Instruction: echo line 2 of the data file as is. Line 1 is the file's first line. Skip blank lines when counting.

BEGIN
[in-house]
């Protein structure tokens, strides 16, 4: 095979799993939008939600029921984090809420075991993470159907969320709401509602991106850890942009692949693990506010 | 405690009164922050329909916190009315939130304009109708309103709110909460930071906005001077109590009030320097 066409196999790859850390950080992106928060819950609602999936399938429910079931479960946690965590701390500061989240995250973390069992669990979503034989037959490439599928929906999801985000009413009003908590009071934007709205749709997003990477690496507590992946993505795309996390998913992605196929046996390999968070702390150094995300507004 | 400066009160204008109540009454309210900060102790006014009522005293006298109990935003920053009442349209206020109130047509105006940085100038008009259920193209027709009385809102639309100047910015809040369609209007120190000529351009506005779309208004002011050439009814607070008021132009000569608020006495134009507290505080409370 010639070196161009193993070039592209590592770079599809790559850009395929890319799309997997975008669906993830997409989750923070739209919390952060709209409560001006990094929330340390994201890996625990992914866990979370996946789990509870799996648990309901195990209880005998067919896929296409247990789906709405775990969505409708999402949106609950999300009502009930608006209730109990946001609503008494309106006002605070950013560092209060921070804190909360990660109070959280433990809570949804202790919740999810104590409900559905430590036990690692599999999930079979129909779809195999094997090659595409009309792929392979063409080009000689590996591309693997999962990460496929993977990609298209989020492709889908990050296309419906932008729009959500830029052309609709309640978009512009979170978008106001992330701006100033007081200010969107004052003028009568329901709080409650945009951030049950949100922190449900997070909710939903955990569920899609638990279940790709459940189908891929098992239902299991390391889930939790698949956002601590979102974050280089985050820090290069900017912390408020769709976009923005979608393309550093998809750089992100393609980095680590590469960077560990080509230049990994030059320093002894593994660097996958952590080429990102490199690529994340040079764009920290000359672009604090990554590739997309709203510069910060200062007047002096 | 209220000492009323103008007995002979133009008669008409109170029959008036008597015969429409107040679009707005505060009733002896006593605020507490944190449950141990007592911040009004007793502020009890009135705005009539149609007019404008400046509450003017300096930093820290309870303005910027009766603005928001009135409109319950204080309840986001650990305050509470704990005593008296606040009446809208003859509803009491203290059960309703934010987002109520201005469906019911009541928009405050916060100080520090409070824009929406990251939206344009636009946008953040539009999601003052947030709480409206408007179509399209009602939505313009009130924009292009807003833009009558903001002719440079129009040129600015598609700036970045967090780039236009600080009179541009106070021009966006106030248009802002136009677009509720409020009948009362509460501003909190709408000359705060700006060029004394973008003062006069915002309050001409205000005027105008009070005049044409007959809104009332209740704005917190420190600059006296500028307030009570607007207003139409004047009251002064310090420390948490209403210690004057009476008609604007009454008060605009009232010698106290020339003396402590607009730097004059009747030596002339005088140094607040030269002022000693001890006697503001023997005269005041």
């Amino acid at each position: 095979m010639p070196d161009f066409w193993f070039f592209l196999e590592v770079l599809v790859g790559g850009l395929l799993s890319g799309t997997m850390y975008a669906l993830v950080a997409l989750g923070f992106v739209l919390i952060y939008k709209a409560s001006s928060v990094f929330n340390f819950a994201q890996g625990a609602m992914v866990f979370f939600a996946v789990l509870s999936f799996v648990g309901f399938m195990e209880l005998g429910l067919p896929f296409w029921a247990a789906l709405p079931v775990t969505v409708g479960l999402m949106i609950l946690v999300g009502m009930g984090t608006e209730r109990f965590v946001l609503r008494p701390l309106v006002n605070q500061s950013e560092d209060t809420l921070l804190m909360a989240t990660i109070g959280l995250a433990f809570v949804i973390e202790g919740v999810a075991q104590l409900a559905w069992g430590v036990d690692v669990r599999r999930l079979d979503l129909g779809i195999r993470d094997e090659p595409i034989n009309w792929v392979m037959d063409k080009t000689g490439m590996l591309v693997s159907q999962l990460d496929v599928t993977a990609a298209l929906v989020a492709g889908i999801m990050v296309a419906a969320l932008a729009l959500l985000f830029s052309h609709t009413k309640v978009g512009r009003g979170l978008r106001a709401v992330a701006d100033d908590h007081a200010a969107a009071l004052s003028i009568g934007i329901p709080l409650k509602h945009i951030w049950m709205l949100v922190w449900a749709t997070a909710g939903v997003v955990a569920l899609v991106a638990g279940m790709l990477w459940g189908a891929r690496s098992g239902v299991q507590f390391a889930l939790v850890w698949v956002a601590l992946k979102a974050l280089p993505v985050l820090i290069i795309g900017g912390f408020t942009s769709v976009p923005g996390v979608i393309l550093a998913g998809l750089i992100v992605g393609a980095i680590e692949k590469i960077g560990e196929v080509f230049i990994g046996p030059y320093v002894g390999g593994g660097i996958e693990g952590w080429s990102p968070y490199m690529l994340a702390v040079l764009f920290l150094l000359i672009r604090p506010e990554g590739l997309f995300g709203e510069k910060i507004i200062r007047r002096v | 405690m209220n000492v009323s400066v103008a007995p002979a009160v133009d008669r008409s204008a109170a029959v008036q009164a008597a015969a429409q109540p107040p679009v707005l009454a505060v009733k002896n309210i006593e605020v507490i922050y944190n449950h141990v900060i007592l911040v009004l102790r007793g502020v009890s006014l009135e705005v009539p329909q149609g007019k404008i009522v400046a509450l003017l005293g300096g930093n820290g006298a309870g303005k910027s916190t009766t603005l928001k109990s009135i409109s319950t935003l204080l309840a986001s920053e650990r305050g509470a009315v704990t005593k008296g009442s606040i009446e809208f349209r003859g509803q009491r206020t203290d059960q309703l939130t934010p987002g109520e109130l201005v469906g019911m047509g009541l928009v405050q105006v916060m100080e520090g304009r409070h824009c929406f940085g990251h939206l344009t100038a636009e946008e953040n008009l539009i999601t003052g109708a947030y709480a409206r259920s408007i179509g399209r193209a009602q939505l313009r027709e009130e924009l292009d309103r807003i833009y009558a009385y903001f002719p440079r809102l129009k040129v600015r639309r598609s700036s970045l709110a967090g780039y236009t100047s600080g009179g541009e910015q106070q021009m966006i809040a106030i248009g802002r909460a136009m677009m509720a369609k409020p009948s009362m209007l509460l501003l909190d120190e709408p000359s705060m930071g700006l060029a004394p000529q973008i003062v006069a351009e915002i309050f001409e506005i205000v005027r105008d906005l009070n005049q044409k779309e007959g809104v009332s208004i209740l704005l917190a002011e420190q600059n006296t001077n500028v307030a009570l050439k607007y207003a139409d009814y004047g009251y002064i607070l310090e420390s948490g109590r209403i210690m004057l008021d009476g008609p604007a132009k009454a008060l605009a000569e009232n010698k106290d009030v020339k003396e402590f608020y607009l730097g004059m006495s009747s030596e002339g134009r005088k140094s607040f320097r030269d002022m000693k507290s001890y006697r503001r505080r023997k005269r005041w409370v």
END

């Protein structure tokens, strides 16, 4: 095979799993939008939600029921984090809420075991993470159907969320709401509602991106850890942009692949693990506010 | 405690009164922050329909916190009315939130304009109708309103709110909460930071906005001077109590009030320097 066409196999790859850390950080992106928060819950609602999936399938429910079931479960946690965590701390500061989240995250973390069992669990979503034989037959490439599928929906999801985000009413009003908590009071934007709205749709997003990477690496507590992946993505795309996390998913992605196929046996390999968070702390150094995300507004 | 400066009160204008109540009454309210900060102790006014009522005293006298109990935003920053009442349209206020109130047509105006940085100038008009259920193209027709009385809102639309100047910015809040369609209007120190000529351009506005779309208004002011050439009814607070008021132009000569608020006495134009507290505080409370 010639070196161009193993070039592209590592770079599809790559850009395929890319799309997997975008669906993830997409989750923070739209919390952060709209409560001006990094929330340390994201890996625990992914866990979370996946789990509870799996648990309901195990209880005998067919896929296409247990789906709405775990969505409708999402949106609950999300009502009930608006209730109990946001609503008494309106006002605070950013560092209060921070804190909360990660109070959280433990809570949804202790919740999810104590409900559905430590036990690692599999999930079979129909779809195999094997090659595409009309792929392979063409080009000689590996591309693997999962990460496929993977990609298209989020492709889908990050296309419906932008729009959500830029052309609709309640978009512009979170978008106001992330701006100033007081200010969107004052003028009568329901709080409650945009951030049950949100922190449900997070909710939903955990569920899609638990279940790709459940189908891929098992239902299991390391889930939790698949956002601590979102974050280089985050820090290069900017912390408020769709976009923005979608393309550093998809750089992100393609980095680590590469960077560990080509230049990994030059320093002894593994660097996958952590080429990102490199690529994340040079764009920290000359672009604090990554590739997309709203510069910060200062007047002096 | 209220000492009323103008007995002979133009008669008409109170029959008036008597015969429409107040679009707005505060009733002896006593605020507490944190449950141990007592911040009004007793502020009890009135705005009539149609007019404008400046509450003017300096930093820290309870303005910027009766603005928001009135409109319950204080309840986001650990305050509470704990005593008296606040009446809208003859509803009491203290059960309703934010987002109520201005469906019911009541928009405050916060100080520090409070824009929406990251939206344009636009946008953040539009999601003052947030709480409206408007179509399209009602939505313009009130924009292009807003833009009558903001002719440079129009040129600015598609700036970045967090780039236009600080009179541009106070021009966006106030248009802002136009677009509720409020009948009362509460501003909190709408000359705060700006060029004394973008003062006069915002309050001409205000005027105008009070005049044409007959809104009332209740704005917190420190600059006296500028307030009570607007207003139409004047009251002064310090420390948490209403210690004057009476008609604007009454008060605009009232010698106290020339003396402590607009730097004059009747030596002339005088140094607040030269002022000693001890006697503001023997005269005041």